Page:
Archive

  • December 2017 (1)
  • November 2017 (3)
  • October 2017 (4)
  • September 2017 (5)
  • August 2017 (4)
  • July 2017 (5)
  • June 2017 (4)
  • May 2017 (3)
  • April 2017 (8)
  • March 2017 (4)
  • February 2017 (4)
  • January 2017 (4)

    Why the voluntary humanitarian admission scheme?
    Omar Kadkoy 07 September 2017
    Amnesty International said about the Central Mediterranean route that "If the second half of this year continues as the first and urgent action is not taken, 2017 looks to become the deadliest year for the deadliest migration route in the world." In the first seven months of this year, 2,221 people lost their lives en route, mind you. The alarm bells are ringing in Brussels, and all eyes are on the fleet of dinghies crossing from Libya to Italy. [More]
    Syrians in Turkey: Is Work Permit Regulation Enough?
    Omar Kadkoy 05 July 2017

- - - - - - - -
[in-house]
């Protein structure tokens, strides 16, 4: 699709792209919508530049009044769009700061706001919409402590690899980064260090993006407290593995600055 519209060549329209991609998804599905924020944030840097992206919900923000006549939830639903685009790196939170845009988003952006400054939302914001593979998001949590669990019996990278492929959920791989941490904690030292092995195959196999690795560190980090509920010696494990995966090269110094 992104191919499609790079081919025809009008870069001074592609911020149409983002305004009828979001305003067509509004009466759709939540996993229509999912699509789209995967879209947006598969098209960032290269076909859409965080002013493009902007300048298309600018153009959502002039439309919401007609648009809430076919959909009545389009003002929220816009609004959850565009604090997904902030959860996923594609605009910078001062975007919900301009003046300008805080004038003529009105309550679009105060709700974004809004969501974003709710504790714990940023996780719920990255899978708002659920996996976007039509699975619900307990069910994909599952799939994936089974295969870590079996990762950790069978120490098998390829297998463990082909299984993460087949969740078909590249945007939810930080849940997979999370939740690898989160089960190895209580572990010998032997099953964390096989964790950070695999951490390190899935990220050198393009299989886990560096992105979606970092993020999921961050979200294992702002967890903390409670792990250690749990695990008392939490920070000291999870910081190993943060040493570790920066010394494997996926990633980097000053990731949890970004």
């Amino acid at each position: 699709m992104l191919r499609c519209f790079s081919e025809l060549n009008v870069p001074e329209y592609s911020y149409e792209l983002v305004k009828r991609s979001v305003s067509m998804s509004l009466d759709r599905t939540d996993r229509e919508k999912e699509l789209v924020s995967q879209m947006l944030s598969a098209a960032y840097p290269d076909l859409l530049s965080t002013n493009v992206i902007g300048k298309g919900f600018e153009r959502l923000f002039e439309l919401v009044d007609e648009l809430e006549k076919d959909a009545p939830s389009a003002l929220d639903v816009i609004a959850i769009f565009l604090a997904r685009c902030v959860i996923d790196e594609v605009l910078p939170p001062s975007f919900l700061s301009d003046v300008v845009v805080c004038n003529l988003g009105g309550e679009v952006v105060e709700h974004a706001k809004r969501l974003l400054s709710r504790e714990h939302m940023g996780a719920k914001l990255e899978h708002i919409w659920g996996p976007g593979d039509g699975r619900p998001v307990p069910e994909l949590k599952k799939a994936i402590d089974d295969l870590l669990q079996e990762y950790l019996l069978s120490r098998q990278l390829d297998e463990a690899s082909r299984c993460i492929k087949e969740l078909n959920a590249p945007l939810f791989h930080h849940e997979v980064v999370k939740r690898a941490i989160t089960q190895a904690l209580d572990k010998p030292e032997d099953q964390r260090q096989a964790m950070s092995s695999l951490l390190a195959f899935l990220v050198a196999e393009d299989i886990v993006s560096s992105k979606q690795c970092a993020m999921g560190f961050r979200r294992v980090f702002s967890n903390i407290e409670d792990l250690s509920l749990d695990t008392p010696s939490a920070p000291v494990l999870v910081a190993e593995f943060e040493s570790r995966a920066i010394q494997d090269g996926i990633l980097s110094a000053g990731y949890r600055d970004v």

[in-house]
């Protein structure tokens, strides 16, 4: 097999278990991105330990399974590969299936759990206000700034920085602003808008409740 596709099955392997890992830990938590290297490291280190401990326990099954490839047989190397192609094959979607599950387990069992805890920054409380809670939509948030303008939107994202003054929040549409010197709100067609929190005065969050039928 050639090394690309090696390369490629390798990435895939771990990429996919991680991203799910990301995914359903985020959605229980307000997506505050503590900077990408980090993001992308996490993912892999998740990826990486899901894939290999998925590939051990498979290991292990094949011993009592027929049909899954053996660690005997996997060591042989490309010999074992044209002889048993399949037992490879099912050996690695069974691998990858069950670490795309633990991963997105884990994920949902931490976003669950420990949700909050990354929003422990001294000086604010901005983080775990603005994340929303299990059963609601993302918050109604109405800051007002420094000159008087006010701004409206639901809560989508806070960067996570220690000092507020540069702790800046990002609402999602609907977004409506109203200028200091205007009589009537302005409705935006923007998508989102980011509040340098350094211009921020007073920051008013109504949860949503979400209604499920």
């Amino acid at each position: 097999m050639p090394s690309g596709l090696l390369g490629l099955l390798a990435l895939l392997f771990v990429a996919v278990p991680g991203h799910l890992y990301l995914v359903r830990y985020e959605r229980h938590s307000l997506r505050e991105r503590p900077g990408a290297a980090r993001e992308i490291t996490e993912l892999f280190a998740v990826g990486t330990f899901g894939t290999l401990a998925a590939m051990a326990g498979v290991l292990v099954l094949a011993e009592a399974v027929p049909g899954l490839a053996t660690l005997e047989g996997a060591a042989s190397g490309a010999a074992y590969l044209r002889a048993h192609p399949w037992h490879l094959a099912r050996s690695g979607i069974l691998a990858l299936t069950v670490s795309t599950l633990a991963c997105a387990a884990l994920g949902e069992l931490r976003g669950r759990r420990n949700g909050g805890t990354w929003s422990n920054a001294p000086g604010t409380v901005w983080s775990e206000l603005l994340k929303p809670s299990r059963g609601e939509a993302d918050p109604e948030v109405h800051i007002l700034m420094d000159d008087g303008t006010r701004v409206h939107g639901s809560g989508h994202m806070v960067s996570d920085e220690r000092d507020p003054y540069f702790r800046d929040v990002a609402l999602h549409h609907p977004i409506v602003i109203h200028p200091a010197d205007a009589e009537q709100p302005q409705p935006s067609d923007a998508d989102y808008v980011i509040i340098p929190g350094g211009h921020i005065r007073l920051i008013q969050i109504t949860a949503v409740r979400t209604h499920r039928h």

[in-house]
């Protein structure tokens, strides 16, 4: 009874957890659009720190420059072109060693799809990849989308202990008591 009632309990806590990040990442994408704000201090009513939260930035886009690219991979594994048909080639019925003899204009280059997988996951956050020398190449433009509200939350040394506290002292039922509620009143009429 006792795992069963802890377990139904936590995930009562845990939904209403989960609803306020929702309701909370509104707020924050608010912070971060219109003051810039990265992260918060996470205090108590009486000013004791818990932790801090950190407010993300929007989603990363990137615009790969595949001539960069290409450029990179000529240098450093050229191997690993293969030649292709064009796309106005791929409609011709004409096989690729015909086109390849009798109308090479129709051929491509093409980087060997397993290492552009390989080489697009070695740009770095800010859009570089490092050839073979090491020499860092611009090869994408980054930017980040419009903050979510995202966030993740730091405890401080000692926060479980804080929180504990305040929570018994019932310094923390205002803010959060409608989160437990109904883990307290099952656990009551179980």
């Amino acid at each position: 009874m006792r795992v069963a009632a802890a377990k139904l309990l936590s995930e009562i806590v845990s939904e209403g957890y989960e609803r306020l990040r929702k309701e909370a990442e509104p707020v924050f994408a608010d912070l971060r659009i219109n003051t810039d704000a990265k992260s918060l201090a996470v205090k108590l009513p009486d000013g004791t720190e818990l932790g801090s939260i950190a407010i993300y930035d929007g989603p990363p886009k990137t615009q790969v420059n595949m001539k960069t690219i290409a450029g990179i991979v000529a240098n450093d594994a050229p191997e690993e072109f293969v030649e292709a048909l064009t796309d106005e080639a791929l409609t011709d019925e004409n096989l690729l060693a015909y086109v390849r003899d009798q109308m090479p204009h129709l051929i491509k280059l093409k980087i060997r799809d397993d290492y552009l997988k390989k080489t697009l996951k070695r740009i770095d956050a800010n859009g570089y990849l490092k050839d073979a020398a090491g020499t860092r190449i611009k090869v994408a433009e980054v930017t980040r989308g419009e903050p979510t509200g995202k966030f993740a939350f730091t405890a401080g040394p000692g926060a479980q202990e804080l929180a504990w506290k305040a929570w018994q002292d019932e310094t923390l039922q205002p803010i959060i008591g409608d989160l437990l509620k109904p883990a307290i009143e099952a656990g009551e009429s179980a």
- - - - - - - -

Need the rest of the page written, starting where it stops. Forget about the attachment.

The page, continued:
Since 2011, the Syrian Civil War has created five million displaced Syrians. With the world struggling to accommodate them, most of the responsibility has fallen on to the shoulders of neighboring countries, especially Turkey, Lebanon and Jordan. Six years into the war, the initial emergency phase is over, as the outflow of displaced Syrians has declined. International aid interventions and institutions are in place, and for the most part, working. Now, the issue is less about emergency humanitarian aid, and more about sustainable integration. Hence, the role of public policy to enable labor market integration becomes more pressing and challenging. [More]
    ‘You shall not buy’: Syrians and real estate ownership in Turkey
    Omar Kadkoy 21 November 2016
    In September, 1,276 homes were sold to foreigners in Turkey. Among the top five foreign buyers were three Arab nationalities: Iraqis, Saudis and Kuwaitis. The non-Arabs were the Russians and the British. Together, these five nationalities bought half of the real estate sold to foreigners, according to official data. Similarly, in 2015, Arabs bought 45.9 percent of all real estate sold to foreigners in Turkey, dominating the top three once again. At first glance, all appears to be in order, and Turkey seems to be attracting a satisfactory amount of Arab capital. But why do Syrians have no presence among foreign buyers? Syrians represent about 3.5 percent of the Turkish population now. More importantly, according to the Directorate General of Migration Management statistics, some 90 percent [More]